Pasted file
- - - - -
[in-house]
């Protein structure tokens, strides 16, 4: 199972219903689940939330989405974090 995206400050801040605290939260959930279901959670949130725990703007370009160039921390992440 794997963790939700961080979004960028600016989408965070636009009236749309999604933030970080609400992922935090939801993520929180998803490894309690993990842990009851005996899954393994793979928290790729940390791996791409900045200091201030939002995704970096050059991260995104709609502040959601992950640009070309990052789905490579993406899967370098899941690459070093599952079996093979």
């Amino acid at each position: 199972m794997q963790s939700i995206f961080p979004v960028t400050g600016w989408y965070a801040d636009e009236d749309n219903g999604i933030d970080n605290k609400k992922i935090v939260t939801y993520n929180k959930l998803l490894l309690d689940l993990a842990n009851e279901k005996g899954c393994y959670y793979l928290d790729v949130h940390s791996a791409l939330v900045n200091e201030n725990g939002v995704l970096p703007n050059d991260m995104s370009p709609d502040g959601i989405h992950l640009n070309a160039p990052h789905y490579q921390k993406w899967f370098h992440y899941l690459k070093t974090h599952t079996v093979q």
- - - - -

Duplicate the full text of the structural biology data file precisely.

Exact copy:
[in-house]
């Protein structure tokens, strides 16, 4: 199972219903689940939330989405974090 995206400050801040605290939260959930279901959670949130725990703007370009160039921390992440 794997963790939700961080979004960028600016989408965070636009009236749309999604933030970080609400992922935090939801993520929180998803490894309690993990842990009851005996899954393994793979928290790729940390791996791409900045200091201030939002995704970096050059991260995104709609502040959601992950640009070309990052789905490579993406899967370098899941690459070093599952079996093979």
């Amino acid at each position: 199972m794997q963790s939700i995206f961080p979004v960028t400050g600016w989408y965070a801040d636009e009236d749309n219903g999604i933030d970080n605290k609400k992922i935090v939260t939801y993520n929180k959930l998803l490894l309690d689940l993990a842990n009851e279901k005996g899954c393994y959670y793979l928290d790729v949130h940390s791996a791409l939330v900045n200091e201030n725990g939002v995704l970096p703007n050059d991260m995104s370009p709609d502040g959601i989405h992950l640009n070309a160039p990052h789905y490579q921390k993406w899967f370098h992440y899941l690459k070093t974090h599952t079996v093979q």